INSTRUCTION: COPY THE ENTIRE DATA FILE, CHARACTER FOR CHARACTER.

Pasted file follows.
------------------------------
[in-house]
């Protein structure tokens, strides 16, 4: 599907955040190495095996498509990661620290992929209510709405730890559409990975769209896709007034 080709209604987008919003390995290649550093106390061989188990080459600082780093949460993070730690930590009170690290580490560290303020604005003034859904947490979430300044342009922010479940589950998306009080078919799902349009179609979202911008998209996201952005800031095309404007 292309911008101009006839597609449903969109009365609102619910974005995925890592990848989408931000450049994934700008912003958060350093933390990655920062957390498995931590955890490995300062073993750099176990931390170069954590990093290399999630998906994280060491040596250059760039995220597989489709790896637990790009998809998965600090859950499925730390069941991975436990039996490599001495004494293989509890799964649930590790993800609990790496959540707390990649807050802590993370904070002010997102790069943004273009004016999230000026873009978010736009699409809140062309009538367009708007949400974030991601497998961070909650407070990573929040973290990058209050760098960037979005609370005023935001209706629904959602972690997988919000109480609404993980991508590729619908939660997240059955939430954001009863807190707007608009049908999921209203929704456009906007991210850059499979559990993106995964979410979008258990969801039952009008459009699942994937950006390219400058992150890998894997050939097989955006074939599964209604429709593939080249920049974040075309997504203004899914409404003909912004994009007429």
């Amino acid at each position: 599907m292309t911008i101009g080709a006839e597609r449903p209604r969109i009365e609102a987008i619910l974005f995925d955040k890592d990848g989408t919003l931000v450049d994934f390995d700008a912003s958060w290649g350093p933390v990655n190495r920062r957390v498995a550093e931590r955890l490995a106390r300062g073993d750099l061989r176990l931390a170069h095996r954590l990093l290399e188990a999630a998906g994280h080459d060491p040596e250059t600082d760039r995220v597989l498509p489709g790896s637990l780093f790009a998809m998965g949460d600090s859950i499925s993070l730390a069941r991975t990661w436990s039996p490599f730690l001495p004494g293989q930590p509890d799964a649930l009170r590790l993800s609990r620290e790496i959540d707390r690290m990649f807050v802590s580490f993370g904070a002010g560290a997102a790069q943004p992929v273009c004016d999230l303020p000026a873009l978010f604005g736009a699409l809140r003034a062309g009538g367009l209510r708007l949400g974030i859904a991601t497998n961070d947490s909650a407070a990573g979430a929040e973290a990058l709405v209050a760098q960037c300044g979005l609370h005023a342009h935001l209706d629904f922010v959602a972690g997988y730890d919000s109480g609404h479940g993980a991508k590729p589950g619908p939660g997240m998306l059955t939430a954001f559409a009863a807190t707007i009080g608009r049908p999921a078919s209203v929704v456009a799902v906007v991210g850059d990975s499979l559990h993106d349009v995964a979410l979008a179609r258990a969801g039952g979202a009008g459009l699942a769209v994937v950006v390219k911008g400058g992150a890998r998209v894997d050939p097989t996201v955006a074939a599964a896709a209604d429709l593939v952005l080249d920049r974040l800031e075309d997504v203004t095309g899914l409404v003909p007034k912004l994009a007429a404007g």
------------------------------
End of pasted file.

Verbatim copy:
[in-house]
């Protein structure tokens, strides 16, 4: 599907955040190495095996498509990661620290992929209510709405730890559409990975769209896709007034 080709209604987008919003390995290649550093106390061989188990080459600082780093949460993070730690930590009170690290580490560290303020604005003034859904947490979430300044342009922010479940589950998306009080078919799902349009179609979202911008998209996201952005800031095309404007 292309911008101009006839597609449903969109009365609102619910974005995925890592990848989408931000450049994934700008912003958060350093933390990655920062957390498995931590955890490995300062073993750099176990931390170069954590990093290399999630998906994280060491040596250059760039995220597989489709790896637990790009998809998965600090859950499925730390069941991975436990039996490599001495004494293989509890799964649930590790993800609990790496959540707390990649807050802590993370904070002010997102790069943004273009004016999230000026873009978010736009699409809140062309009538367009708007949400974030991601497998961070909650407070990573929040973290990058209050760098960037979005609370005023935001209706629904959602972690997988919000109480609404993980991508590729619908939660997240059955939430954001009863807190707007608009049908999921209203929704456009906007991210850059499979559990993106995964979410979008258990969801039952009008459009699942994937950006390219400058992150890998894997050939097989955006074939599964209604429709593939080249920049974040075309997504203004899914409404003909912004994009007429």
């Amino acid at each position: 599907m292309t911008i101009g080709a006839e597609r449903p209604r969109i009365e609102a987008i619910l974005f995925d955040k890592d990848g989408t919003l931000v450049d994934f390995d700008a912003s958060w290649g350093p933390v990655n190495r920062r957390v498995a550093e931590r955890l490995a106390r300062g073993d750099l061989r176990l931390a170069h095996r954590l990093l290399e188990a999630a998906g994280h080459d060491p040596e250059t600082d760039r995220v597989l498509p489709g790896s637990l780093f790009a998809m998965g949460d600090s859950i499925s993070l730390a069941r991975t990661w436990s039996p490599f730690l001495p004494g293989q930590p509890d799964a649930l009170r590790l993800s609990r620290e790496i959540d707390r690290m990649f807050v802590s580490f993370g904070a002010g560290a997102a790069q943004p992929v273009c004016d999230l303020p000026a873009l978010f604005g736009a699409l809140r003034a062309g009538g367009l209510r708007l949400g974030i859904a991601t497998n961070d947490s909650a407070a990573g979430a929040e973290a990058l709405v209050a760098q960037c300044g979005l609370h005023a342009h935001l209706d629904f922010v959602a972690g997988y730890d919000s109480g609404h479940g993980a991508k590729p589950g619908p939660g997240m998306l059955t939430a954001f559409a009863a807190t707007i009080g608009r049908p999921a078919s209203v929704v456009a799902v906007v991210g850059d990975s499979l559990h993106d349009v995964a979410l979008a179609r258990a969801g039952g979202a009008g459009l699942a769209v994937v950006v390219k911008g400058g992150a890998r998209v894997d050939p097989t996201v955006a074939a599964a896709a209604d429709l593939v952005l080249d920049r974040l800031e075309d997504v203004t095309g899914l409404v003909p007034k912004l994009a007429a404007g």